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I really think the only reasons for 9 gears is so they could use the same transmission for both the Trailhawk and non-Trailhawks. Due to the final drive ratios it sounds like Trailhawks will not go into first unless they are in 4WD low and non-Trailhawks will not go into 9th unless going over 80 or under no load.

Our 6th gear is the same way. Even at 80 mph you can't accelerate in 6th. It's really only to eliminate compression braking while under fuel cut. I have a feeling your 9th is the same. If the injectors have to fire it drops it back to 7th or 8th. That's why you can get it to go into 9th by letting off the gas; the ecu knows you're only rolling and wants to get the most distance before it kicks the injectors back on.

Just my theory at least,

-Jason
 
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Mine wont even go into 8th...much less 9th. Currently sitting at the dealer after Chrysler said its normal for it to not go into 8th automatically....

Complete and total lie. Possibly not malicious though. They may be extrapolating from the cherokee, and as configured, that model tends to use the top gears much less than the renegade does.
 

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I really think the only reasons for 9 gears is so they could use the same transmission for both the Trailhawk and non-Trailhawks. Due to the final drive ratios it sounds like Trailhawks will not go into first unless they are in 4WD low and non-Trailhawks will not go into 9th unless going over 80 or under no load.

Our 6th gear is the same way. Even at 80 mph you can't accelerate in 6th. It's really only to eliminate compression braking while under fuel cut. I have a feeling your 9th is the same. If the injectors have to fire it drops it back to 7th or 8th. That's why you can get it to go into 9th by letting off the gas; the ecu knows you're only rolling and wants to get the most distance before it kicks the injectors back on.

Just my theory at least,

-Jason

You are both wrong and right I suspect. They use the 9 speed in both and in other cars for the same reason: fuel economy. 9 gears lets you have a wider spread of gear ratios than a CVT would get you without running into durability and packaging problems.

I think your logic on how 9th is used is closer to being right. However I can say that with the TH you get into 9th with the injectors feeding fuel, not jsut coasting. If engine load goes to any significant value, it shifts down to 9th. At least based on the data logging I have done.
 

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Driving with cruise control on a flat road today at 55 mph, I felt a gear change I checked and it was in 9th. I feel this gearbox may suit diesels better. The engine was I think at about 1300 rpm.
 

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I have had my Latitude shift into 9th as slow as 63 mph. I also live at 5000ft altitude. It will shift into 9th under (light) load, but only under light load. If I take my foot of the gas or back off, it will stay in 8th.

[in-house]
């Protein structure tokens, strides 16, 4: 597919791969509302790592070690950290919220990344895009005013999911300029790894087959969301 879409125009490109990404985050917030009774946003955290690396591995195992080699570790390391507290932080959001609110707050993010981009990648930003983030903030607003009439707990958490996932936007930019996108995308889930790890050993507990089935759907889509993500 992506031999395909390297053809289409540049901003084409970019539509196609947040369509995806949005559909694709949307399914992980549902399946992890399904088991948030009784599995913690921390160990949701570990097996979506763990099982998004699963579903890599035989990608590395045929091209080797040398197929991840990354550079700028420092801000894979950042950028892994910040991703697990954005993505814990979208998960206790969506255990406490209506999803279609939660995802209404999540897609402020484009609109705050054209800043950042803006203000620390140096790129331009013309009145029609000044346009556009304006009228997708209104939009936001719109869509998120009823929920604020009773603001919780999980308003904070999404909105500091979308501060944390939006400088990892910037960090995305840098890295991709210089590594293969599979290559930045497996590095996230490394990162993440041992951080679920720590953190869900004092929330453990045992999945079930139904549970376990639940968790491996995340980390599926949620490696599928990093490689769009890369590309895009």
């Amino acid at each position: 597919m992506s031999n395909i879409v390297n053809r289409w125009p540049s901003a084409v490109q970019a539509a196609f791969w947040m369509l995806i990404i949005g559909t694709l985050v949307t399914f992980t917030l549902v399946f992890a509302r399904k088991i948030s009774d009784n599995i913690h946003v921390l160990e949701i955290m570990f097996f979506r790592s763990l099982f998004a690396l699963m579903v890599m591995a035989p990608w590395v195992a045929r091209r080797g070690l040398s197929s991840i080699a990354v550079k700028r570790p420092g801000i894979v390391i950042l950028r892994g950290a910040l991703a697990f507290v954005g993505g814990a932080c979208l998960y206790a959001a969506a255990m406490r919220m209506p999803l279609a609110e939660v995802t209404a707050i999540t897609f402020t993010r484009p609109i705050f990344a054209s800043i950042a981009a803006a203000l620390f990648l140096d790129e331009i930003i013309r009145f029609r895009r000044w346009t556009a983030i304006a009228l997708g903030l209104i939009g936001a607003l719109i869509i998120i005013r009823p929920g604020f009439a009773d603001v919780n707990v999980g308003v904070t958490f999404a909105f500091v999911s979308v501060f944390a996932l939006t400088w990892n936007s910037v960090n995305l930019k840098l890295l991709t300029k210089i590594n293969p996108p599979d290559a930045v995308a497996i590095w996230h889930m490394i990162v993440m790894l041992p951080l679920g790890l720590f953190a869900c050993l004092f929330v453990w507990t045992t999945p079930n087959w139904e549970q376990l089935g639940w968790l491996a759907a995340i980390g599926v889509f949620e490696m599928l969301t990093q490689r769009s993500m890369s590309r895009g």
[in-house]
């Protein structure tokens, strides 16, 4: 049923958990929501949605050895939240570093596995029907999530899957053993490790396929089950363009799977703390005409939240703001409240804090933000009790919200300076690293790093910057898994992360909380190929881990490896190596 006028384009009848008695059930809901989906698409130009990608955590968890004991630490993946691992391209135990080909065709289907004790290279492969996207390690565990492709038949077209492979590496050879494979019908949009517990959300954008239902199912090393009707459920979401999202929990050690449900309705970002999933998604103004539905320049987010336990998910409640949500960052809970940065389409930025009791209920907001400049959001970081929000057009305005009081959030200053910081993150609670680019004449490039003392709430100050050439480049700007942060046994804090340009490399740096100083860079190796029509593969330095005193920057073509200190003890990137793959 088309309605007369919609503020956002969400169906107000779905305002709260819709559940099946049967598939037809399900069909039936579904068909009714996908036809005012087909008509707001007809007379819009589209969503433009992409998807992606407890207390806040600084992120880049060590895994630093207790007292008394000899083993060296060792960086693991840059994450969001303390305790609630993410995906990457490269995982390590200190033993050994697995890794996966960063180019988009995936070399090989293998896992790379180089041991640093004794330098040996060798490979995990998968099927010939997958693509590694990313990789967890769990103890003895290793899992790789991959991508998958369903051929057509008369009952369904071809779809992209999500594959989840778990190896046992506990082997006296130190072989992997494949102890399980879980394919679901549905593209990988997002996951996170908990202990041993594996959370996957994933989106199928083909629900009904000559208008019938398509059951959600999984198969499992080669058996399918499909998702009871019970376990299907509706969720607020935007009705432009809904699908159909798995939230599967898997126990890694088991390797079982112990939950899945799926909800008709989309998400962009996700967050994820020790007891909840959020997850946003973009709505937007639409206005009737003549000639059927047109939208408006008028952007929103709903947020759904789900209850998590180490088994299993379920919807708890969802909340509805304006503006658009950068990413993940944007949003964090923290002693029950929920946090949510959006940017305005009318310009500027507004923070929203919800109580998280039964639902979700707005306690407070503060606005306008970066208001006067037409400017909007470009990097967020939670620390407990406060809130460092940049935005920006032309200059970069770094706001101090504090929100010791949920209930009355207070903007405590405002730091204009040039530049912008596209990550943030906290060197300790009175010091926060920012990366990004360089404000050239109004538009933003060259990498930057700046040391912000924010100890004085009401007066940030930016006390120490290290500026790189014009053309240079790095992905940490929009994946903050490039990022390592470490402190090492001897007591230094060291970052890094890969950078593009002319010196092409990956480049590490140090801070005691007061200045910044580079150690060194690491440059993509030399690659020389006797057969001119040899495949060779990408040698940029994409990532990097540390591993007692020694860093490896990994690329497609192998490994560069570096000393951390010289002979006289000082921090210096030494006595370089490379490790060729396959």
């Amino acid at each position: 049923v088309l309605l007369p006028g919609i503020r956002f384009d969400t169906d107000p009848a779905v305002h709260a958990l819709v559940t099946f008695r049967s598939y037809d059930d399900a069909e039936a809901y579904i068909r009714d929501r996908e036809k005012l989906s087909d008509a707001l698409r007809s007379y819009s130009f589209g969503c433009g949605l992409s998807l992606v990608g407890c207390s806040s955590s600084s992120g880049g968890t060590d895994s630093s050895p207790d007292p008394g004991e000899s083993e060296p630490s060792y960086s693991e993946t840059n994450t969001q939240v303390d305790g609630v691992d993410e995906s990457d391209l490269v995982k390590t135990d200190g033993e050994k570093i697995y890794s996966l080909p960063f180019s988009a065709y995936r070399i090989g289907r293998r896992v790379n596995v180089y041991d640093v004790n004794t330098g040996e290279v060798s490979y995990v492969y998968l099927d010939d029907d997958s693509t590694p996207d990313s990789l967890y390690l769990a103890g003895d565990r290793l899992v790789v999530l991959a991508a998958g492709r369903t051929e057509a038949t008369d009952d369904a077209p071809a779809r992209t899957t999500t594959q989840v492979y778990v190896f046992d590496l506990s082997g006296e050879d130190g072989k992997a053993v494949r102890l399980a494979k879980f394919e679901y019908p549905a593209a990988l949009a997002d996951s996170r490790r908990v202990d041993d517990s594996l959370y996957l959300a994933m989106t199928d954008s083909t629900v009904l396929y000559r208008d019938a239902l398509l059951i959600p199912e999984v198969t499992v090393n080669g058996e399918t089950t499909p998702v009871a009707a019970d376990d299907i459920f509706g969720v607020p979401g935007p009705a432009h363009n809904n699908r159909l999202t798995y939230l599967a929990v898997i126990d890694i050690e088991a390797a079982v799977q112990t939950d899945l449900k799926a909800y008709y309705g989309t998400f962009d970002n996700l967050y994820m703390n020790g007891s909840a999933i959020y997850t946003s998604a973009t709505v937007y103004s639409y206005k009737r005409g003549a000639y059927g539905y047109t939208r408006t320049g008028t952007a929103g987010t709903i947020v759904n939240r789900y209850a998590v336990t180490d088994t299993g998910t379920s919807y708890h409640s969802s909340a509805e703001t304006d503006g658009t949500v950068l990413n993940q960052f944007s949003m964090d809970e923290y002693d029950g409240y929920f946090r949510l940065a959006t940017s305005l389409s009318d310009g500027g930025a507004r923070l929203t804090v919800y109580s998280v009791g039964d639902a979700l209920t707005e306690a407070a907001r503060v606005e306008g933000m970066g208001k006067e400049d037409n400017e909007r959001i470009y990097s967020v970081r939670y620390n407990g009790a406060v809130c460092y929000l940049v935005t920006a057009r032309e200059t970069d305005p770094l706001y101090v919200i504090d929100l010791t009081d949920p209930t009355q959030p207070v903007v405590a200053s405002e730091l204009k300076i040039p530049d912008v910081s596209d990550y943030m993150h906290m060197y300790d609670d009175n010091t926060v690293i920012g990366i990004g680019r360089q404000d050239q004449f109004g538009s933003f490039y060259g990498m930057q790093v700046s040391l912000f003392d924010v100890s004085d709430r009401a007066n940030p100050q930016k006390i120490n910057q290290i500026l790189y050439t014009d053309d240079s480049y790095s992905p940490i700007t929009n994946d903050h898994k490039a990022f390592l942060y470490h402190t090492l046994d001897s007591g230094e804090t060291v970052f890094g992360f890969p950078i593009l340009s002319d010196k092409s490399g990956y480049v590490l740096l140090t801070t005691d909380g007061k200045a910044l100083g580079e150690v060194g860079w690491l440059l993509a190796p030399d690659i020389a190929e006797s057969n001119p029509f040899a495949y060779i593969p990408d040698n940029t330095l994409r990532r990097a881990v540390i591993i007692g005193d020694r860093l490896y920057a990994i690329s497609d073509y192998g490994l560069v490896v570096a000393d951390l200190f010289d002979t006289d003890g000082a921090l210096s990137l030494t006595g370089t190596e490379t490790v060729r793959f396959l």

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I'd imagine 9th's lofty gear ratio would have the engine spinning incredibly slow. Most engines use a mass airflow sensor, vacuum sensor, or both to determine engine load. It's obvious that one wouldn't want to be in a gear too tall from a power perspective, but what might not be so obvious is that if the load on the engine is too high, it can be more economical to run at a higher rpm under less load, too. So let's figure out just how slowly these engines are spinning.

First, we need to determine how far your tire travels in one revolution.
Let's use the same tire size for everything to make life easier as the overall radius will all be about the same.
215/60R-17
Tire Width: 215 mm
Aspect ratio: The tire sidewall is 60% of the tire’s width --> (215mm)(0.60) = 129 mm --> 5.08 inches
Wheel Size: 17 inches
Tire & Wheel Radius: 5.08 in + 0.5(17 in) = 13.58 in
Circumference of Wheel = 2πr = 2π(13.58 in) = 85.33 in.
This means for every rotation of the tire it travels 85.33 inches.

Let’s compare all of the Renegades – automatic non-TH, automatic TH, and manuals, respectively – at 70 miles per hour. First, converting 85.33 inches to miles is 0.001347 miles.



So we can see that at 70 miles per hour, Trailhawks would be spinning at 1800 rpm in 9th, a far more probable engine speed/load for the transmission's computer to decide to go into that gear compared to non-TH automatics at 1550 rpm.

As mentioned earlier, the "Low Range" isn't a traditional, secondary gear reduction as you'd find in traditional 4x4's with longitudinally mounted engines. The Trailhawk simply has a shorter (numerically larger) final drive ratio and starts off most of the time in second gear; low range is simply first gear. The taller (numerically shorter) final drive in non-trailhawk automatics reduces the torque reduction in all gears making first-gear starts the norm, but makes 9th so lofty it can seldom be engaged. So sure, 1st can be engaged when in low range for TH and non-TH owners can get into 9th probably around +80 mph, but this transmission becomes an effective 8-speed automatic for normal, real-world driving.

Though Trailhawk's don't have a traditional low-range, this is honestly kind of clever but you can really only get away with that in something like a 9-speed automatic. Could you imagine if we still lived in a world of 4-speed automatics and all of you automatic owners would have a realworld 3-speed?